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Los AngelesBritannica Elementary Article

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Located in southern California, the city of Los Angeles has been and remains one of the fastest growing cities in the United States. It has the second highest population in the country after New York City. Due to the lack of good public transportation, the city also has one of the world's largest highway systems. Los Angeles is the county seat of Los Angeles County.

The city of Los Angeles is located in the heart of Los Angeles county and covers an area of 464 square miles (1,202 square kilometers). There are both beaches and mountains in Los Angeles, and the Santa Monica Mountains divide the city. The city has a generally mild climate, but there are periods of severe weather, and it can get hot in summer.

Los Angeles lies along a major fault line, and the city is sometimes shaken by earthquakes. Usually the quakes are mild and do not cause much damage, but large earthquakes have struck the city, notably in 1994.


Places of interest

The plaza area near the central business district in Los Angeles is the site of the original city. The Mexican American population is centered here, and this area has the first church that was built by its residents. It now forms a part of El Pueblo de Los Angeles State Historical Park, which covers an area of about 40 acres (16.18 hectares).

South of the plaza is the Civic Center, which includes City Hall and several other city and county buildings. About 7 miles (11 kilometers) northwest of the Civic Center is Hollywood, the famous center of the motion picture industry. The western headquarters of many national radio and television networks are also located in Hollywood. Between Hollywood and Beverly Hills is the Sunset Strip, which has shops and restaurants along Sunset Boulevard. To the west of Hollywood is a shopping district called the Farmer's Market as well as the Miracle Mile, which runs along Wilshire Boulevard to the ocean in Santa Monica. Off Santa Monica Boulevard is Rodeo Drive, an area of expensive shops.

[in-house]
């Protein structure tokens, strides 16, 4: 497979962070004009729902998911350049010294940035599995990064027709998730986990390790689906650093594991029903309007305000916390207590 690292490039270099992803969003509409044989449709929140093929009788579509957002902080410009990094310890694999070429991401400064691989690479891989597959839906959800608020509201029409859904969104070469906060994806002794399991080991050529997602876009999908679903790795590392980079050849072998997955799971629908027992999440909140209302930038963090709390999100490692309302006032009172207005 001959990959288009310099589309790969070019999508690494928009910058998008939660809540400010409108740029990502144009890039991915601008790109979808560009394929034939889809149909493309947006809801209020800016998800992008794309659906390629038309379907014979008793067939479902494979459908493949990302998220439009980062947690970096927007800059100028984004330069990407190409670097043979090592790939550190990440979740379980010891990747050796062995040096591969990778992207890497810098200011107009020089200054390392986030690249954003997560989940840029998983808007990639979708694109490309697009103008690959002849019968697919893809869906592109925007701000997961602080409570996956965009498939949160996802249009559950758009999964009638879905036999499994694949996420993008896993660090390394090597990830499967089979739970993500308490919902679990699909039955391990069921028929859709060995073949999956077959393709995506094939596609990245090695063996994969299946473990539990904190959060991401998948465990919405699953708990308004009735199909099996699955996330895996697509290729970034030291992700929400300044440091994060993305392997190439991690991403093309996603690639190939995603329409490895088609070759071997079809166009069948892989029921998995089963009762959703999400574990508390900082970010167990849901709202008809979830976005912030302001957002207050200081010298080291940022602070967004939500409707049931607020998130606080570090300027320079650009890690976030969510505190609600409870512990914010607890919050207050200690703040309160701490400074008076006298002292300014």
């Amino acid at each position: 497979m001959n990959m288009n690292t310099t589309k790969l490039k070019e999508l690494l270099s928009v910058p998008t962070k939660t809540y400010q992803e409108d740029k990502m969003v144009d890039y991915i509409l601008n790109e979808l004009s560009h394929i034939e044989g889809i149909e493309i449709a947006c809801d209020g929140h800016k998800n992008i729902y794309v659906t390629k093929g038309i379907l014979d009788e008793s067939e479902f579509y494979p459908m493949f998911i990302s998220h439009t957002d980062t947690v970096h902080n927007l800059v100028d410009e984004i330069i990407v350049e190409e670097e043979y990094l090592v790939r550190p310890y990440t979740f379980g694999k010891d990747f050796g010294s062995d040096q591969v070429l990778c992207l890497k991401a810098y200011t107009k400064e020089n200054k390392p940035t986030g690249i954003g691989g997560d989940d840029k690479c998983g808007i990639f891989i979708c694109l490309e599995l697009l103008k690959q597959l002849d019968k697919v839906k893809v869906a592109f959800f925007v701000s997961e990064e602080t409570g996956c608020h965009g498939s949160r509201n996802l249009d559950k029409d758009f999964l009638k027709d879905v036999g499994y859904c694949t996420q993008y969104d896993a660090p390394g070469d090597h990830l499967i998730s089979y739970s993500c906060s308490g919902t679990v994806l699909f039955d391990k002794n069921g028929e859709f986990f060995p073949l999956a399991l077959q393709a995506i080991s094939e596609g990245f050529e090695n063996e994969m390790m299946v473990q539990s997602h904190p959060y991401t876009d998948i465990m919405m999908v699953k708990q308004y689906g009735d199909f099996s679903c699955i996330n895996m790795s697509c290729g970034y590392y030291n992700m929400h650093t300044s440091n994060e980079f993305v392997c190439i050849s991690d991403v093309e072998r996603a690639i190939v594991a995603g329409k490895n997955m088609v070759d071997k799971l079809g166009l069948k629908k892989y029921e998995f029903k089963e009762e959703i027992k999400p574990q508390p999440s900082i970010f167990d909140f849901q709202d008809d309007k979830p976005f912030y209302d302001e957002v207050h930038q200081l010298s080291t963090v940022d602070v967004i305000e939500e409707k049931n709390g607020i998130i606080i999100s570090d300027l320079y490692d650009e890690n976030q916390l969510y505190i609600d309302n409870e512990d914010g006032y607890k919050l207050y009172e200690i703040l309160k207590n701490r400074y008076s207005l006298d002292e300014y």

The cultural center of the city is the Los Angeles Music Center. It includes the Dorothy Chandler Pavilion, home of the Los Angeles Philharmonic Orchestra. The Ahmanson Theatre, used for plays, musical comedies, and light operas, and the cake-shaped Mark Taper Forum are also a part of the center. In Hollywood, there is the Hollywood Bowl, an outdoor theater. Mann's Chinese Theater and the Walk of Fame are also in Hollywood.

Many major schools are located in Los Angeles. They include the University of Southern California (USC), Occidental College, and the University of California at Los Angeles (UCLA). The California Institute of Technology is in nearby Pasadena.



Los Angeles was once the richest agricultural county in the country. But due to population growth, thousands of acres of land were used up for constructing buildings and highways. Today, the city's economy relies on a number of different areas, including tourism, banking, insurance, oil, health care, and the entertainment business for which the city is known. Equipment for airplanes, medicines, electronics, glass, rubber, and cement are also manufactured in Los Angeles.



Spanish settlers founded Los Angeles in 1781. They called it El Pueblo de la Reyna de los Angeles, which means “the town of the queen of the angels.” In 1846, during the Mexican-American War, United States forces captured the town. On April 4, 1850, Los Angeles became a city and was named the seat of Los Angeles County. The city grew rapidly in the early 20th century. Population (2000 census), 3,694,820.